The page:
Chronic Child Malnutrition
While health indicators have been improving in recent years, chronic malnutrition in Rwanda remains severe and widespread, particularly among children under five years old. When a child is chronically malnourished, he or she often has long-term effects, including poor physical growth, impaired cognitive development, and poor livelihood prospects.
Poor nutrition is estimated to be responsible for more than a third of all childhood deaths worldwide.
We analyzed how chronic malnutrition (stunting) changes over geography, demographics, and time to better understand the multisectoral nature of the problem. This approach can help monitor the performance of relevant mission investments.
How much of an issue is stunting in Rwanda?
Let's start by looking at stunting in 2010.
Nationally, 44% of children under 5 are stunted, meaning they have have abnormally low height for their age (learn more about how stunting is calculated).
Looking at the national average, though, masks important geographical variation.
Are children across the country equally likely to be stunted?
Stunting varies across the country
Grouping the children into FEWS NET livelihood zones allows us to account for the role geography plays in stunting.
With this classification, we see sharp geographic differences in stunting rates.
In the Northen Highland Beans and Wheat zone, stunting is 57% – 13% over the national average. In Urban areas, on the other hand, has the lowest stunting prevalence at 22%.
High stunting rates in the East and Northwest
Mapping this data further highlights the vast differences between rural and urban areas.
Urban areas pop out as being low compared to the rest of the country.
How have the areas changed over time? Do these patterns still hold today?
Steady gains against chronic malnutrition
In the past five years, stunting dropped sharply nationally — falling from 44% in 2010 to 38% in 2014/2015.
Have the gains been equal across the country?
Though the East has improved markedly, gains lag in the Northwest
Though the Northwest improved, households there did not change as fast as the East.
In fact, the stunting incidence in the Northwest 2014/2015 nearly equal to where it was in 2010 in the East.
Sort the data by the largest improvements
Which areas still lag in 2014/2015?
Focusing just on the most recent data, children in the West Congo-Nile Crest Tea region now have the highest incidence of stunting in Rwanda (52%).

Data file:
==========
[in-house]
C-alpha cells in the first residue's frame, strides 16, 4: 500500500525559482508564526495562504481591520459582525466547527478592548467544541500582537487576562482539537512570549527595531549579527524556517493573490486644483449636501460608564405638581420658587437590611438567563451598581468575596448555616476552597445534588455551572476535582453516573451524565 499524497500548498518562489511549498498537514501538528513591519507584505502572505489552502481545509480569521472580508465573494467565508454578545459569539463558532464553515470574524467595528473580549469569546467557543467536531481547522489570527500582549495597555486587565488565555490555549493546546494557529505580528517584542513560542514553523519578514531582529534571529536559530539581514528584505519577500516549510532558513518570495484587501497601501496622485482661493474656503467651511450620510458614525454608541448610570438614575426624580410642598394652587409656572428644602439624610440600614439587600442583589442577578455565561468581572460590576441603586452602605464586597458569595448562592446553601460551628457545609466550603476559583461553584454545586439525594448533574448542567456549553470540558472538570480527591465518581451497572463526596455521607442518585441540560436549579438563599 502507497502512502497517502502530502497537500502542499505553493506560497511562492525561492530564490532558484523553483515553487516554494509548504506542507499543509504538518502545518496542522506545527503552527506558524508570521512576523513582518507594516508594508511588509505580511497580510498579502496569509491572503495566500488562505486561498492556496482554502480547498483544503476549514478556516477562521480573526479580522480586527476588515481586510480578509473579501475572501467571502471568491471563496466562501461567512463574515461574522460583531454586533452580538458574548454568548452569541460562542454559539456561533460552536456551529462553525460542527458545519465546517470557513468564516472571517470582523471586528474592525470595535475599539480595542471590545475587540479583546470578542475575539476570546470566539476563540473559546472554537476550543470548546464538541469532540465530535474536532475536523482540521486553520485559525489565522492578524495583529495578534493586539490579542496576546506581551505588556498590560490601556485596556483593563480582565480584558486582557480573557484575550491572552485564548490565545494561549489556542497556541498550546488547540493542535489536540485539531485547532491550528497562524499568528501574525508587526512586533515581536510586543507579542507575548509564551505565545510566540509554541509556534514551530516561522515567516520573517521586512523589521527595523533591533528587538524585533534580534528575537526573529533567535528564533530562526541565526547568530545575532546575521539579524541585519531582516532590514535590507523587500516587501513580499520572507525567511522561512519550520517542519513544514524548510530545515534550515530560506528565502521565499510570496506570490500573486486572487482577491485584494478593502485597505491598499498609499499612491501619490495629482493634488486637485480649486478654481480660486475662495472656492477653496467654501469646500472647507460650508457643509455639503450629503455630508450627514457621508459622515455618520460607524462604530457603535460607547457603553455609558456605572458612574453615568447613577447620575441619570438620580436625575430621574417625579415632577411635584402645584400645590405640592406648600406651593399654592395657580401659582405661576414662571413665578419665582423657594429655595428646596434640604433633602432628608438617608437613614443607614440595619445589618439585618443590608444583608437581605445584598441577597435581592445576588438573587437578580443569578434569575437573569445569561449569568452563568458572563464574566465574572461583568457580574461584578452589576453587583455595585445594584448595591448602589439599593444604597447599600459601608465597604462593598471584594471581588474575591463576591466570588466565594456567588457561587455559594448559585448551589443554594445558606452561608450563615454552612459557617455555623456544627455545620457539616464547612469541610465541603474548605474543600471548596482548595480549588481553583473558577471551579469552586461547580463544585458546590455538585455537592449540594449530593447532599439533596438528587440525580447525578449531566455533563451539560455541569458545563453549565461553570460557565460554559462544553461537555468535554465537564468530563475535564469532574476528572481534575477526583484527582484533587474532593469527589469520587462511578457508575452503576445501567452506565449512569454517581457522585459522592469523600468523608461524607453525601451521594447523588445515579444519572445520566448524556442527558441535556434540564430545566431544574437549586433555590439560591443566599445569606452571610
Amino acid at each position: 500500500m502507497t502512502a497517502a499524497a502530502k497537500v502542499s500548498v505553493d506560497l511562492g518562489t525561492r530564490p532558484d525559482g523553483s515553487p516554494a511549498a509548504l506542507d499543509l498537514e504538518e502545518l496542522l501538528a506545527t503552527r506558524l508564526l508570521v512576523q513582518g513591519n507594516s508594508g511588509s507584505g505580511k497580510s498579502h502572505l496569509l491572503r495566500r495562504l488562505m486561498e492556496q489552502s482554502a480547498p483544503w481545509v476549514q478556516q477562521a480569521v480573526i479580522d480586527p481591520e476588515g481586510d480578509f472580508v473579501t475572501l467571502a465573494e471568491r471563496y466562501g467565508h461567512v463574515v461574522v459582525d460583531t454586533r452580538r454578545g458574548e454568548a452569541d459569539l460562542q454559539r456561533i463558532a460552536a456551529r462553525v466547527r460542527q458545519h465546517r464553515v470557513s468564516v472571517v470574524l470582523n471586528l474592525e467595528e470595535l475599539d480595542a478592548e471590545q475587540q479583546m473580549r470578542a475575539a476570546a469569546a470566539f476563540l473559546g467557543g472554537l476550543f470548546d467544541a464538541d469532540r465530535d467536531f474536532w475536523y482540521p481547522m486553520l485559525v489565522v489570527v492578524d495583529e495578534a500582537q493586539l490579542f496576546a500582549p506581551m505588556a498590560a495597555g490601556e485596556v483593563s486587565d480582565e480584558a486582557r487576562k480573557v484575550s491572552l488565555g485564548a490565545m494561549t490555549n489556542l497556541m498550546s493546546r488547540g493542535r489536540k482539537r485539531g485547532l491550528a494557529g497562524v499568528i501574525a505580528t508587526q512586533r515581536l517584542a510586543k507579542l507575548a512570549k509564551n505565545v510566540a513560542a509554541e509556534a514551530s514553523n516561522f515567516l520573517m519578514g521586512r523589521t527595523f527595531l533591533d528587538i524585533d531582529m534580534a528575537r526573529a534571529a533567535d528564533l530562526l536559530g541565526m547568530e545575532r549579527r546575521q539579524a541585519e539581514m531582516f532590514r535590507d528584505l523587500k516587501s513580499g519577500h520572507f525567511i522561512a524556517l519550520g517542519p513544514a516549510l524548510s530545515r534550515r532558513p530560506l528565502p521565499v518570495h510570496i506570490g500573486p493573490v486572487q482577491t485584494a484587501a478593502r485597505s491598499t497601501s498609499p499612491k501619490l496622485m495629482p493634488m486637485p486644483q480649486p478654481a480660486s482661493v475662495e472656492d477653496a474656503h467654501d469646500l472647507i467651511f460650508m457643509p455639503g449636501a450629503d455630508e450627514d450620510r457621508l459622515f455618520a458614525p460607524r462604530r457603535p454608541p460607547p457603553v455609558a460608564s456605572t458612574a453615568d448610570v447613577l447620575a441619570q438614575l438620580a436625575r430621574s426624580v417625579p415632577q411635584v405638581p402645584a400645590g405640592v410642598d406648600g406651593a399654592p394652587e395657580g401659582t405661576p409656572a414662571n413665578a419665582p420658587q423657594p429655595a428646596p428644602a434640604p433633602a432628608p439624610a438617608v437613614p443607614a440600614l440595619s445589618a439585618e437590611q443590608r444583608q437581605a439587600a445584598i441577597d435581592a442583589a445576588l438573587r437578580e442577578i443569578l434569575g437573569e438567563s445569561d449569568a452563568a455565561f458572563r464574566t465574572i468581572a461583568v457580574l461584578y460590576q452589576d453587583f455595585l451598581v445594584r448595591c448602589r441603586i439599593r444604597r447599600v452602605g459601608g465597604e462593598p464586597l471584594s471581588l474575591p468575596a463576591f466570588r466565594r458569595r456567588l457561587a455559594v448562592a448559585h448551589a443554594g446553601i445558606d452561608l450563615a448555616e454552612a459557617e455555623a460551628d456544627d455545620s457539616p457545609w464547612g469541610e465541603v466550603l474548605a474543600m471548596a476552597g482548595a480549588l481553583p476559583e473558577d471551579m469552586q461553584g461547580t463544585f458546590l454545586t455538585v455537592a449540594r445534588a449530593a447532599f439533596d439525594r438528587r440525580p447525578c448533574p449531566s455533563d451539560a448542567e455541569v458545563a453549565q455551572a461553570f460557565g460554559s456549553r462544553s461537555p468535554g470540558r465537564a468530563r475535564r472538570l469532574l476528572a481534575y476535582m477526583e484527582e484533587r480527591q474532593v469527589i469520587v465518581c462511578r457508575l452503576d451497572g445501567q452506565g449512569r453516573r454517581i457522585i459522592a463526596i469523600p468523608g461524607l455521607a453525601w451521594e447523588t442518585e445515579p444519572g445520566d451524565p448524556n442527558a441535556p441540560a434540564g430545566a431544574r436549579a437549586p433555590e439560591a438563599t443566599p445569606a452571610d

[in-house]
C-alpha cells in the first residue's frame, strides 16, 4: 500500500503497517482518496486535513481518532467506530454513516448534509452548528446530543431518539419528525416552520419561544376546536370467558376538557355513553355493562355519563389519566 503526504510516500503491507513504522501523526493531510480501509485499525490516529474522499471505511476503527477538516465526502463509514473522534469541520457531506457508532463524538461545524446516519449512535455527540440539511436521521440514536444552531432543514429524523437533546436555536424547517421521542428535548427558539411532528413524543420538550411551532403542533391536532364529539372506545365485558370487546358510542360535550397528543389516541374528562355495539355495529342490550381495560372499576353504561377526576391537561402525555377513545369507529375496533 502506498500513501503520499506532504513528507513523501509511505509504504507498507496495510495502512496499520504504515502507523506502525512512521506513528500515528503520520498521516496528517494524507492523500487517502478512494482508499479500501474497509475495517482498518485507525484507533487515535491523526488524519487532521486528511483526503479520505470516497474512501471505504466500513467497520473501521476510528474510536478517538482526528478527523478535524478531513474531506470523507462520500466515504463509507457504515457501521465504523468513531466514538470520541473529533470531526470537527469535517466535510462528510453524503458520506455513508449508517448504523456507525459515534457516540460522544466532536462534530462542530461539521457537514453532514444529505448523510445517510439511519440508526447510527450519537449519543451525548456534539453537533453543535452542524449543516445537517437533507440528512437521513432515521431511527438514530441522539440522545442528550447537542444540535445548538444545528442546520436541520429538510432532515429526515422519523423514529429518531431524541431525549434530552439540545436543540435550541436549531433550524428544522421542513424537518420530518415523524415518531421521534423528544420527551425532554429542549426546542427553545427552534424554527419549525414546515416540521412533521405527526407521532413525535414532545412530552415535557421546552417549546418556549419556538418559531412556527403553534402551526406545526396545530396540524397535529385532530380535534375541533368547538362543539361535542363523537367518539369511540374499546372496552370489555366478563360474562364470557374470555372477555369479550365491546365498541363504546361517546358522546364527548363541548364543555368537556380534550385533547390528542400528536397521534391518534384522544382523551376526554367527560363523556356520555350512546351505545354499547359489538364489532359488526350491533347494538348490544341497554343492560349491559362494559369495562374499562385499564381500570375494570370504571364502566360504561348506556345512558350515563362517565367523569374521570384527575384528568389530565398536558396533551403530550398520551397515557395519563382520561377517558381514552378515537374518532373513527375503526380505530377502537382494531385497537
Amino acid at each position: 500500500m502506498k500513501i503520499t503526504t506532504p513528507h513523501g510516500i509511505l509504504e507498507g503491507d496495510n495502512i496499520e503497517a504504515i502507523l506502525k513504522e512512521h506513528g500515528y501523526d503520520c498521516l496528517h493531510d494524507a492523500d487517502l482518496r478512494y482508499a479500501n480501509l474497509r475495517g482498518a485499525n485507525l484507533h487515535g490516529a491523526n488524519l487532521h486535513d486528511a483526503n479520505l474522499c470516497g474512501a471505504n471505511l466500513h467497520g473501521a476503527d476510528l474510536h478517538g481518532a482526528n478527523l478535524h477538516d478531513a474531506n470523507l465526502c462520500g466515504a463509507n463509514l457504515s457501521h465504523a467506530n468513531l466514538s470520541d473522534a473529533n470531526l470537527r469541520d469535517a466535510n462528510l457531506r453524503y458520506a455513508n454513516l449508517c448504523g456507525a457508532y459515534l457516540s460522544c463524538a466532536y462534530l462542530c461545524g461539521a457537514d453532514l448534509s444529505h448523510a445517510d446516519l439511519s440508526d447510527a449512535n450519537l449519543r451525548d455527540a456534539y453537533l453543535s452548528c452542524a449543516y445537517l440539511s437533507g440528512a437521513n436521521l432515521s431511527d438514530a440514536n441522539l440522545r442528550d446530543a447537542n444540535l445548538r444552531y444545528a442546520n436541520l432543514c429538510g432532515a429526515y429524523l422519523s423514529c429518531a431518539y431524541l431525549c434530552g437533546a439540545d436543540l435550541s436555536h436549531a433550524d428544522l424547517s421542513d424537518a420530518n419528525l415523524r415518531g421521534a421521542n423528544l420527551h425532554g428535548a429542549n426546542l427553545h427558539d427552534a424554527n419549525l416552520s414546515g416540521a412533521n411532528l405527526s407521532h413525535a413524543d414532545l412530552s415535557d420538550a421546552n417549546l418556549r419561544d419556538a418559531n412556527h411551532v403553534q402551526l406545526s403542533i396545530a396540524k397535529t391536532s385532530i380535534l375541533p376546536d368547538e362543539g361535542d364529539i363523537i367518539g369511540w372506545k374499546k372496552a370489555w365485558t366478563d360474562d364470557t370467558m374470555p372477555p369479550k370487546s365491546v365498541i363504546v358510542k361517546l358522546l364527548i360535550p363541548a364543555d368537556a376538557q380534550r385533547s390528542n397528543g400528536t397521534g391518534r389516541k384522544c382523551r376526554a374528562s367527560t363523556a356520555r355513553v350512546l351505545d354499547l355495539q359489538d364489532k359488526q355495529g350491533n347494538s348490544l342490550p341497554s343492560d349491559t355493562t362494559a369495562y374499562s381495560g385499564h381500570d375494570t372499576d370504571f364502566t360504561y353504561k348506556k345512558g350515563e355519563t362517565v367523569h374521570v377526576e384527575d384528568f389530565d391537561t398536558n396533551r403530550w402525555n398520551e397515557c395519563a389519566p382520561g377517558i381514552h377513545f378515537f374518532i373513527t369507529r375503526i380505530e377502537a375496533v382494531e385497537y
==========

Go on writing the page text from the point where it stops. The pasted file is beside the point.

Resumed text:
Why do these patterns exist? Are they the result of some intrinsic difference in the people who live there; for instance, are the people in the West Congo-Nile Crest Tea region less wealthy, less educated, or have poorer diets?
Or is there something more closely tied to that region that explains this phenomenon?
Geography matters
Using the household-level data from the Demographic and Health Surveys and the Comprehensive Food Security and Vulnerability Analysis, we ran regressions to test for relationships between stunting and other factors (individual, household, community, or geographic).
So, accounting for other factors that we think might influence malnutrition – like age and sex of the child or the education and wealth of the household – we can start to compare how stunting rates differ across space, holding all else constant.
Using children in the Lake Kivu region as a reference point, we tested if being in another livelihood zone increased or decreased an individual's likelihood of being stunted.
Stunting improvements lag in the Northwest in 2014/2015
After accounting for differences in demographics, stunting is significantly higher in the Northwestern Volcanic Irish Potato and Eastern Congo-Nile Highland Subsistence Farming zones compared to the Lake Kivu Coffee zone in 2014/2015.
In 2010, conversely, the Eastern Agropastoral and Eastern Plateau Mixed Agriculture regions were significantly worse than the Lake Kivu region.
Lastly, in both years, the altitude of the household dwelling influenced whether a child was stunted, suggesting that accessibility may be partially driving high stunting.
Assets, education, health access, and family planning also influence stunting
Geography is not the only factor associated with chronic malnutrition.
Stunting is influenced by many cross-sectoral factors, not only nutrition.
In particular, some of the population pressures we investigated earlier influence stunting, presumably due to strains on resource allocation.
How is USAID addressing chronic malnutrition?
USAID's Community Health and Improved Nutrition (CHAIN) program is a cross-sectoral approach to combatting child malnutrition.
CHAIN has many interventions in the Northwest, where stunting remains high, as well as activities in the East, where stunting has declined sharply in the past 5 years.
Learn more